||Eternal Arcadia / Skies of Arcadia|
Oct. 5, 2000 (Japan)
Nov. 15, 2000 (USA)
> As it turned out, "Project Ares" is actually an entirely original RPG. The latest Phantasy game is being handled by Sonic Team, titled Phantasy Star Online. Anyway, you play the part of Vyse, an aspiring pirate ship captain with a good heart. You'll literally travel the "Skies of Arcadia" in search of treasure, fame, friendship, adventure, and your very own airship! As you'll soon find out (if you don't already know), Eternal Arcadia sets a new, high standard for RPGs -- one that may only be eclipsed by the sequel...
> The import game is all Japanese (speech and text) -- about the only thing in English is the "Press Start" message before you begin. The gameplay is easy to get into, but since you don't know exactly what you're objective is (it becomes a process of elimination), the importability is low. At least the game isn't bogged down by a massive menu system.
> Of course, you'll see plenty of airships, which are needed to travel in the sea of skies. The sheer number of different ships you'll come across is mind boggling. Everything from pirate ships to merchant ships, and cruisers to battleships! It's almost as interesting to watch these ships move in battle, as it is to partake in a battle. Airships aren't the only thing you'll fight in your ship. Each of the six moon crystals can power an immensely destructive "Gigas" creature!
> On to the characters. Again, the sheer variety is amazing. Overworks definitely over-worked on this game, and I'm glad they did. Each land has a unique culture, which is partially represented in the clothing they wear. In addition, the character movement is fluid and realistic. Top that off with numerous enemies and bosses (which have a surprising uniqueness in look, abilities, and animation).
> Next, you can't have have a good RPG without spellcasting. Again, the graphics are impressive. After playing both, I prefer the polygon generated magic effects of Arcadia to the FMV combination effects of Grandia II. I guess it's just because they look more seamless, when compared to the rest of the game. By the way, the magic relates to the six moons of the game (mainly elemental). Techniques (S-Moves) can also be learned. I found these to be impressive too, especially Vyse's "Cutlass Fury".
> Lastly, I'll go over the views of the game. When moving on foot, you'll get a third person view (perspective rotation is usually possible). You can also look around in first person mode, but you can't move simultaneously. While piloting an airship, you'll get the third person view again (with five perspectives). Finally, during hand-to-hand and ship-to-ship battles you get a cinematic third person view. Everything works quite well -- no complaints.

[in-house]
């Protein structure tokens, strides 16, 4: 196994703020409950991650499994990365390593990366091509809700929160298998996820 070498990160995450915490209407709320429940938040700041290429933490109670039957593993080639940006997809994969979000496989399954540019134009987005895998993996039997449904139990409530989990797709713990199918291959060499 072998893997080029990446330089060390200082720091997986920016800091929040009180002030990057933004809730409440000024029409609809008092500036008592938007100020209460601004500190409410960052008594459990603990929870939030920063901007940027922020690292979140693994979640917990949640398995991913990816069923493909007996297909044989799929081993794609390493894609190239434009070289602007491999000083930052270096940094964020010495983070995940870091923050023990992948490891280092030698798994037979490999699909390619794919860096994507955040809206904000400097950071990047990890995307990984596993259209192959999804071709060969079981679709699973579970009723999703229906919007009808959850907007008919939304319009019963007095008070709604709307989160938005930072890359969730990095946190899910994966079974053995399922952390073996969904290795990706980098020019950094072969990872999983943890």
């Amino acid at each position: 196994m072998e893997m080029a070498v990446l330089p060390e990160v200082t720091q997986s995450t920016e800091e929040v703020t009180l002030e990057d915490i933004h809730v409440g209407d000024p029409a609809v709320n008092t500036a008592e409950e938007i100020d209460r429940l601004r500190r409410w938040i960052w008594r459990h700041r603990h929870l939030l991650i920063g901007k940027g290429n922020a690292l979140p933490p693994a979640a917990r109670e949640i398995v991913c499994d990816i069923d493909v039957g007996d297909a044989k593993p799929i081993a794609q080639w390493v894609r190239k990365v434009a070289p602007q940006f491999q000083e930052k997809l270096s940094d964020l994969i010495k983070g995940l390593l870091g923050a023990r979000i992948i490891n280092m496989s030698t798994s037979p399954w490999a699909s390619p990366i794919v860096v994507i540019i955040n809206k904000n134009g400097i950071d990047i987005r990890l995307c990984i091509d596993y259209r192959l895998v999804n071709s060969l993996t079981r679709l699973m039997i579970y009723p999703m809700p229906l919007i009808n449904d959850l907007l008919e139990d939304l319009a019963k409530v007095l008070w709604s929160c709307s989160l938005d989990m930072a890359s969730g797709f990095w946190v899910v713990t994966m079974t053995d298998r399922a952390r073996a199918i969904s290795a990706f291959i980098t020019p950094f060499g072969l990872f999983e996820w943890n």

> Once you board a ship, you'll see the third person ship view. As captain of the ship, you'll be able to move forward, backward, up, and down. To make port, just move next to a suitable landing area and press the action button. Not all areas are immediately accessible though. You need various upgrades to take care of that. For instance, you'll need a really powerful ship to navigate the "Dark Rift" (which is dark and full of cyclones). While flying around, don't forget to look for various "Discoveries", which will earn you some extra dough and prestige.
> Hand-to-hand battles usually occur randomly. However, they're set to take place against bosses, once you reach a certain area. The main options presented are run, item, defend, attack, technique (S-Move), magic, and focus. Everything is self explanatory except for "focus". You use "focus" to build extra "spirit points", which are needed to wield techniques and magic. Your position on the battlefield is random, as is the initiative. For every round, you must select orders for all your party members. The computer takes over and executes your commands.
> Ship-to-ship battles work much like the above. The difference is in the options presented. You can't use techniques (S-Moves), but you can use an S-Cannon. This is a special weapon, which is very powerful, and can only be used under certain conditions (with a lot of spirit points too). Normal attacks utilize the various weapons you've equipped your ship with. The last difference is the addition of a "Crew" move (available once Vyse becomes a "Captain"). Using the "Crew" enables you to do lots of things, like max out your "spirit points", increase attack and defense, increase speed, etc. Actually, your ship could be considered a team member, since it requires repair, upgrades, crew members, and fuel. All I can say is... the gameplay is ingenious!
> My God, the Dreamcast sounds great. There are way too many effects to even think of listing. I assure you, though, everything makes a realistic sound. No matter where you are, or what gameplay mode you're in, the environmental effects will be there in convincing fashion too! One more thing -- the speech is sparse, but it sounds good nonetheless.